Financial Literacy

One of the best ways to protect yourself against financial abuse is to ensure that your financial and legal affairs are up to date. This includes having a Power of Attorney and making sure that you are familiar with your rights.

Financial abuse is the most common form of elder abuse in Canada. Financial abuse can happen at any time, but it will often start after a health crisis or after the death of a spouse, partner or close friend. Abusers are usually people who have a close connection to you. They can include your spouse, son or daughter, other relative, friend, neighbour, or caregiver. They use their connection to take advantage of you and force you do what they want. (Government of Canada)

You can take steps to prevent financial abuse!

Power of Attorney

What is a Power of Attorney?

A Power of Attorney is a legal document that gives another person the power to look after your financial and property affairs if you cannot do this yourself or if you wish that person to do it for you.

The power that you give this person (the attorney) can be as narrow or as broad as you would like. You get to decide what they can and cannot do while you remain in control! This is a General Power of Attorney that can be specific or limited to a task or certain time period.  You may want your attorney to:

  •    Sell your car
  •    Write cheques/pay bills
  •    Make decisions about your property

This type of attorney ends if you become mentally incapable of managing your own affairs. In the terms of Power of Attorney, this means that you are unable to understand financial or legal matters and you do not have the ability to make decisions. This could happen if you were in a comma or unconscious, or if you were to experience dementia or other cognitive impairments.

An Enduring or Continuing Power of Attorney is a legal document that allows an attorney to act on your behalf if you become mentally incapable of managing your finances or property. It often takes effect when you sign it. If you wish to give another person authority to make health and other types of personal, non-financial decisions for you, another type of document will be required. This may vary depending on your province.

A Power of Attorney can be used for many different reasons.

  • Norma fell and broke her leg. She will require surgery, and a lengthy stay in the hospital. She has bills at home, which need to be paid.
  • Lorne has learned that he has dementia, and may not be able to look after his own affairs much longer. He will be asking his daughter to take over the responsibility of his personal finances.
  • Eleanor finds it very difficult to leave her home, as she no longer drives and has limited mobility. Her friend Joyce has offered to help with her finances and legal affairs.

Norma, Lorne and Eleanor are at a point in their lives where they are unable to look after their affairs. They will require the assistance of someone they trust. In their situations, they can use a Power of Attorney to assist.

Remember, financial abuse often starts after a health crisis. Talk with your family or friends early. You can plan ahead by appointing someone to make your decisions when you want them to or incase you lose your capacity to make your decisions. It can give you a peace of mind that you have someone you trust taking care of your affairs if you were to become sick and unable to make decisions.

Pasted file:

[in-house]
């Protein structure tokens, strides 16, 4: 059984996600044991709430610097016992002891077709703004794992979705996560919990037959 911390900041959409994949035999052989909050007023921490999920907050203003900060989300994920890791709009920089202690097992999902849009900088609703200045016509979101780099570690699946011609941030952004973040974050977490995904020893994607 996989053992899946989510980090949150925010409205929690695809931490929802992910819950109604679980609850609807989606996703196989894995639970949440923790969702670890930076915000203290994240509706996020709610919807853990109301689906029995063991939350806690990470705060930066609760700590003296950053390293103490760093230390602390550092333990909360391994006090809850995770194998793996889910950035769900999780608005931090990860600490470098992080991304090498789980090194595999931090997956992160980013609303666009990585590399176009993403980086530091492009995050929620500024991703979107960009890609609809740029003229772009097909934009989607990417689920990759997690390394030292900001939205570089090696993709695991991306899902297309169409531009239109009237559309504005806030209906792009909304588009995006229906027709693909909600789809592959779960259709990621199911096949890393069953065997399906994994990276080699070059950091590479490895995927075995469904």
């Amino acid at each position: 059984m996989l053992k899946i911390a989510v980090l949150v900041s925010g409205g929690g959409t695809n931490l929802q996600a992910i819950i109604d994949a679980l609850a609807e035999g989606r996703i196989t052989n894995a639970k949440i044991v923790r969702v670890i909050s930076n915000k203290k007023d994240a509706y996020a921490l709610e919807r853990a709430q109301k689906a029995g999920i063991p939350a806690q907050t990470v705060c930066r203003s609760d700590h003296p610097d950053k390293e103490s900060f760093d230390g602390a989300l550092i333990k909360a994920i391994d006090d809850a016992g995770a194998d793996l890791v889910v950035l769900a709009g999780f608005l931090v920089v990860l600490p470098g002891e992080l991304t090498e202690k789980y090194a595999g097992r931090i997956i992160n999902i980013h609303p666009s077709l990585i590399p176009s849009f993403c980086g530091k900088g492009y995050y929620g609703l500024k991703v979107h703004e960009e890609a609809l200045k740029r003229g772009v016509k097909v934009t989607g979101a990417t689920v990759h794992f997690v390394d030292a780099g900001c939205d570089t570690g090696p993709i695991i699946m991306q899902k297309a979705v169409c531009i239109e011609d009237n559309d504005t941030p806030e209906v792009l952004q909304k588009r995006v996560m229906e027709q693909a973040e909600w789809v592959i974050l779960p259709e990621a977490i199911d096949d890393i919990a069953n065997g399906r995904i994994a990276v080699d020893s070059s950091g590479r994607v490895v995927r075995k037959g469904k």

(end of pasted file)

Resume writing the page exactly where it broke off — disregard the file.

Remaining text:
Who can you appoint as your Power of Attorney?

A Power of Attorney must be one or more persons who are an adult over the age of 18, mentally capable of acting on your behalf, able to understand and fulfill their duties. They must act as per your wishes, beliefs, instructions, and values.

Being an attorney is not a privilege, it is a responsibility. Duties of an attorney include:

  • Act in the person’s best interest
  • Act honestly and in good faith
  • Keep records of everything
  • Exercise care, diligence and skill when acting for the person

What if your Power of Attorney is mismanaging or stealing your money?

An attorney can abuse their power; such abuse may be improper spending/stealing money, or taking your CCP or OAS benefits. If you are mentally capable, you can cancel your power of attorney and demand a full accounting of your financial affairs at any time. Remember, appointing a Power of Attorney does not mean you give away decision making authority, you share it, and therefore you are still in charge.

If theft is involved, call your local police. If you are mentally incapable and someone else has evidence suggesting mismanagement or theft, they should call their local Office of the Public Guardian and Trustee (OPTG).

Look out for yourself and know that this type of abuse can happen to anyone. Don’t be afraid to talk to someone if you think you are being financially abused. Go to your financial institution, local police, or the OPGT to express your concerns. Contact a counselling service agency for emotional support.

As a caregiver, you can also find additional tools here to assist older adults.

Please note that power of attorney varies from province to province. Please check with your province to see what the specifics are in appointing your attorney.

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